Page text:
Can self-harm in a dwelling be a breach of the peace?

02 October 2019

Not reviewed after the date of publication

Question:

Could an occupant of a dwelling be arrested for breach of the peace if they are threatening self-harm and / or engaging in self-harm with a weapon, or does the harm have to be to another person?

Answer:

It is our view that you would not be able to arrest the occupant of the property for breach of the peace in the circumstances.

We have been unable to find any case law in relation to breach of the peace where the harm involved was self-harm. The case law in this area has set a very clear theme whereby for a breach of peace to have been said to occur, the violent incident must have had some effect on another person.

For example, in the case of Bibby v Essex 2000 it was stated that in order to exercise the power of arrest for breach of the peace 'the conduct must clearly interfere with the rights of others', and in the case of Percy v DPP 1995, it was concluded that a breach of the peace will only have occurred where there has been an effect on others or others have been provoked in to violence.

Whilst we do not have all the information regarding the scenario, for example, whether there were other persons present in the premises and what effect (if any) the relevant self-harming had on them, it is still difficult to envisage any circumstances in which these principles could be applied to a case involving self-harm.

Additionally, as the principles governing breach of the peace are viewed as an ancient concept in law, it is our opinion that the lack of stated cases in relation to self-harm suggest this is not the manner in which the provision was intended to be used.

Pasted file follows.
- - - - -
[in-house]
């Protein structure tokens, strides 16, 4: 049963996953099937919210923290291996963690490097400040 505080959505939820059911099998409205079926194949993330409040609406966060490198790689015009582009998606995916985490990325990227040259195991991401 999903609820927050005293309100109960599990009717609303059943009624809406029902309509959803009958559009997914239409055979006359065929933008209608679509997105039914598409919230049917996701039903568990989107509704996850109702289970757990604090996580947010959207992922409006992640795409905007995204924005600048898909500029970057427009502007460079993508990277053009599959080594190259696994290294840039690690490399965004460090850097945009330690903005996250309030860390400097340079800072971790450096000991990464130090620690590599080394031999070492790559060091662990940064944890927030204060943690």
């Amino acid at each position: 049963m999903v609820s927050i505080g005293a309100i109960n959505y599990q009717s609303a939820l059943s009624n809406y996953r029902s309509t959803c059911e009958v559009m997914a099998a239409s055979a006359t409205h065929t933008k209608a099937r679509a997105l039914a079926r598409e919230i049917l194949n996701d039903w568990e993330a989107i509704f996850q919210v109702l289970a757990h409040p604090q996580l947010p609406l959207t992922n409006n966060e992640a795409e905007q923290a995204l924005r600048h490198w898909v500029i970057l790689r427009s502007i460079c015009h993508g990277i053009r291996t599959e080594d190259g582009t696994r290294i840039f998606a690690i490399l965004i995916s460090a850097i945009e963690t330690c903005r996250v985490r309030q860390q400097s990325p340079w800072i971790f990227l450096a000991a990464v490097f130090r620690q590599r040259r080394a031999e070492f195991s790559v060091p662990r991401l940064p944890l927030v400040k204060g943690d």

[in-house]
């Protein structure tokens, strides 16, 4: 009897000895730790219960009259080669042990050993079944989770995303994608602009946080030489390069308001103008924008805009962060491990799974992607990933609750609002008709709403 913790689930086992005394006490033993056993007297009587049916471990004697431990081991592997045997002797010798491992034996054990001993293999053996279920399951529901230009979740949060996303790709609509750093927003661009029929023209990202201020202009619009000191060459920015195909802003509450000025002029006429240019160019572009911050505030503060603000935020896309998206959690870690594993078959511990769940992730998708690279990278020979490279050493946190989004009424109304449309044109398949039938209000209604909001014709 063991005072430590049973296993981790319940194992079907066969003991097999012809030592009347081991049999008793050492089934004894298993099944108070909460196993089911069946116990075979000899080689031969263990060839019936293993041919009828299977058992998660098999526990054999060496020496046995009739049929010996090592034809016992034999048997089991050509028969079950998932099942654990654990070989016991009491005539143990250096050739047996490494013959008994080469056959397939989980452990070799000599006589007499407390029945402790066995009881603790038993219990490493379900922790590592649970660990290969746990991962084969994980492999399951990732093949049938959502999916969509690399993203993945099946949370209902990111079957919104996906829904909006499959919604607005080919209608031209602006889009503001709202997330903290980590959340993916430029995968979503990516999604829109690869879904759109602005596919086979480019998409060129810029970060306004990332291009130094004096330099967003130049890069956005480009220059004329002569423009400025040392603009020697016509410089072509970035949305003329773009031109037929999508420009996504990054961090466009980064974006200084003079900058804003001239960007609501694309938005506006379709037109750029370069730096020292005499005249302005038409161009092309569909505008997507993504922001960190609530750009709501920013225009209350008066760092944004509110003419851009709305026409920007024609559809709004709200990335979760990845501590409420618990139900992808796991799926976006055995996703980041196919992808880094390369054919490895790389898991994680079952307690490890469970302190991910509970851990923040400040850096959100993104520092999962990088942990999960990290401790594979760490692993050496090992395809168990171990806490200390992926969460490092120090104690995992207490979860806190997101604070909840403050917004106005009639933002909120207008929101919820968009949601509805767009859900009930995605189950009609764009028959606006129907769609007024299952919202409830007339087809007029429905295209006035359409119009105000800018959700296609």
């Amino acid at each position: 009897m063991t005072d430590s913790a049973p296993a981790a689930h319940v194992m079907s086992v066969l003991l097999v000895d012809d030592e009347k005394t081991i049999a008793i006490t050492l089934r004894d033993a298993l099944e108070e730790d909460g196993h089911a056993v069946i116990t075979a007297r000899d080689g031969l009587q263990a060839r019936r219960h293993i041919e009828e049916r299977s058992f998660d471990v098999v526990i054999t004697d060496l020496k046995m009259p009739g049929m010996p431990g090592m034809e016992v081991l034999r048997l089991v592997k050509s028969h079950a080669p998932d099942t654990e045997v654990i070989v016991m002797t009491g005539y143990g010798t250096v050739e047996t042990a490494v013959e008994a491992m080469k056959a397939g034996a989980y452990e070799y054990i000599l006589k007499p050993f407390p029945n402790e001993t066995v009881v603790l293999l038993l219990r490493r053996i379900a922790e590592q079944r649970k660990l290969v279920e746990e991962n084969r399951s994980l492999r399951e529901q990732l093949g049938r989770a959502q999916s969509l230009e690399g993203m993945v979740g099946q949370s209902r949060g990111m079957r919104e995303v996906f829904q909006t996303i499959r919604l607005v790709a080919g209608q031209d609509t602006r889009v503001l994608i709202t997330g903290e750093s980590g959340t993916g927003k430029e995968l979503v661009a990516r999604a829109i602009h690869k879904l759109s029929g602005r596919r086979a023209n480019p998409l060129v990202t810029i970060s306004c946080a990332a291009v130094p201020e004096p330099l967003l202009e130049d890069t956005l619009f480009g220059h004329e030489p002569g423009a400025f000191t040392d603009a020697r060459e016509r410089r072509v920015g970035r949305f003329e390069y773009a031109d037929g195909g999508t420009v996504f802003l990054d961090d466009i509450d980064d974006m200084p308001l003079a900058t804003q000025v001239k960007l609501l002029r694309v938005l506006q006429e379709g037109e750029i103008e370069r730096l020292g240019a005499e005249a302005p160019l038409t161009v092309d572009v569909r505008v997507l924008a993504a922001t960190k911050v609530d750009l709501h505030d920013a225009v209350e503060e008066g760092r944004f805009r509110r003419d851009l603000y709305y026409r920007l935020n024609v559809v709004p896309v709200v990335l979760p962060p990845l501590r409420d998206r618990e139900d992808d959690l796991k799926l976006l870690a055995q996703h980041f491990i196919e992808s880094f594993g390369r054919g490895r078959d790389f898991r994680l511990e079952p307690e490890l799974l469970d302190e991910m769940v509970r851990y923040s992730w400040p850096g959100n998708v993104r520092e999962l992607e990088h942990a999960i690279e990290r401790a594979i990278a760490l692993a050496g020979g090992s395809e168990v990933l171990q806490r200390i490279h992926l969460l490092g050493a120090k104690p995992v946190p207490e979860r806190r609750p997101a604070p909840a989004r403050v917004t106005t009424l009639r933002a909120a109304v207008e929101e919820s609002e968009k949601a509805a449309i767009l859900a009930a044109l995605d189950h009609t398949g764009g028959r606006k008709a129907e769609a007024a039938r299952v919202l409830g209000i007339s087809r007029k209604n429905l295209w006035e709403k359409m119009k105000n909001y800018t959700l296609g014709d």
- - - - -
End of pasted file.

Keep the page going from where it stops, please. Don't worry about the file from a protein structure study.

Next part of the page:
Therefore, consideration should be given to other police powers, as highlighted below:

Entry under section 17(1)(e) PACE

Although previous caution has been exercised around the use of section 17 of PACE, with the case of Syed v DPP 2010 suggesting that concern for welfare is too low a threshold to force entry under section 17(1)(e), the matter has more recently come to light in the case of Baker v Crown Prosecution Service 2018.

In this case it was confirmed that police officers may enter and search premises pursuant to section 17(1)(e) of PACE without the consent of the occupier, for the purposes of saving life or limb, as set out in section 17(1)(e) of PACE. It was held that the phrase 'saving life or limb' is wide enough to cover saving a person from causing serious harm to him or herself. In this case, the occupant was attempting to harm herself with a knife.

Once entry has been gained by an officer into a property, an assessment of the situation should then be made regarding how to proceed.

Mental Health Provisions

The provisions under section 136 of the Mental Health Act 1983 could not be exercised in your circumstances, as they do not apply when an individual is in a dwelling (this is outlined by section 136(1A) of the Act).

Section 135 of the Mental Health Act 1983 confers a power to temporarily remove persons from private premises where there is reasonable cause to suspect a person is suffering from mental disorder. However – this is only via a warrant which is not necessarily always practical when there is an immediate threat, so consideration should be given to this on a case-by-case basis.

Confirming this position, is the Code of Practice issued in accompany with the Mental Health Act 1983, which states that when there is a concern for an individual's well-being the legislative provisions contained under the Mental Health Act 1983 should be used instead of the power of arrest for breach of the peace (see paragraph 16.29 at page 143 of the Code of Practice).

Therefore, officers should proceed with caution in the use of their powers in dealing with this type of situation, as this could potentially provide members of the public with a right of complaint against a specific officers and/or the relevant force.

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